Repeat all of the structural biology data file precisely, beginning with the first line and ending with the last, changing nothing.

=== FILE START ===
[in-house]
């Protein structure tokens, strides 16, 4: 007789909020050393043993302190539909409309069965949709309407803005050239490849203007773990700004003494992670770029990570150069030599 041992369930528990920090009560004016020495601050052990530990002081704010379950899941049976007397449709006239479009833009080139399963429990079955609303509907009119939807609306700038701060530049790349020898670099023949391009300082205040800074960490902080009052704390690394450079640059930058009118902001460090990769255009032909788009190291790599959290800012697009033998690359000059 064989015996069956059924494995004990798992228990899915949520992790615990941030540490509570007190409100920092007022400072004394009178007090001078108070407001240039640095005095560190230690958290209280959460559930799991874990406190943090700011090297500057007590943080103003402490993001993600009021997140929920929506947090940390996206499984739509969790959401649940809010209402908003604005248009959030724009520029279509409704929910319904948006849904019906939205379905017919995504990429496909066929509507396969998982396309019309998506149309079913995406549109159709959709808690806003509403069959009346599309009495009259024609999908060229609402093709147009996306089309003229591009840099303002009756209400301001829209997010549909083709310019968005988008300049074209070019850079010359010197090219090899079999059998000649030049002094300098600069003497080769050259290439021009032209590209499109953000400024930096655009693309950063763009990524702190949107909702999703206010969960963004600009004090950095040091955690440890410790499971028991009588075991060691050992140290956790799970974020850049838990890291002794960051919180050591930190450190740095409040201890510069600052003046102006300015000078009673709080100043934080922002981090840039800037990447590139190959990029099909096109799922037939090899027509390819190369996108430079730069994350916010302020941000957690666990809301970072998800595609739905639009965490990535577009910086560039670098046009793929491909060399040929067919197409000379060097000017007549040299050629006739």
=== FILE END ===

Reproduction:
[in-house]
């Protein structure tokens, strides 16, 4: 007789909020050393043993302190539909409309069965949709309407803005050239490849203007773990700004003494992670770029990570150069030599 041992369930528990920090009560004016020495601050052990530990002081704010379950899941049976007397449709006239479009833009080139399963429990079955609303509907009119939807609306700038701060530049790349020898670099023949391009300082205040800074960490902080009052704390690394450079640059930058009118902001460090990769255009032909788009190291790599959290800012697009033998690359000059 064989015996069956059924494995004990798992228990899915949520992790615990941030540490509570007190409100920092007022400072004394009178007090001078108070407001240039640095005095560190230690958290209280959460559930799991874990406190943090700011090297500057007590943080103003402490993001993600009021997140929920929506947090940390996206499984739509969790959401649940809010209402908003604005248009959030724009520029279509409704929910319904948006849904019906939205379905017919995504990429496909066929509507396969998982396309019309998506149309079913995406549109159709959709808690806003509403069959009346599309009495009259024609999908060229609402093709147009996306089309003229591009840099303002009756209400301001829209997010549909083709310019968005988008300049074209070019850079010359010197090219090899079999059998000649030049002094300098600069003497080769050259290439021009032209590209499109953000400024930096655009693309950063763009990524702190949107909702999703206010969960963004600009004090950095040091955690440890410790499971028991009588075991060691050992140290956790799970974020850049838990890291002794960051919180050591930190450190740095409040201890510069600052003046102006300015000078009673709080100043934080922002981090840039800037990447590139190959990029099909096109799922037939090899027509390819190369996108430079730069994350916010302020941000957690666990809301970072998800595609739905639009965490990535577009910086560039670098046009793929491909060399040929067919197409000379060097000017007549040299050629006739």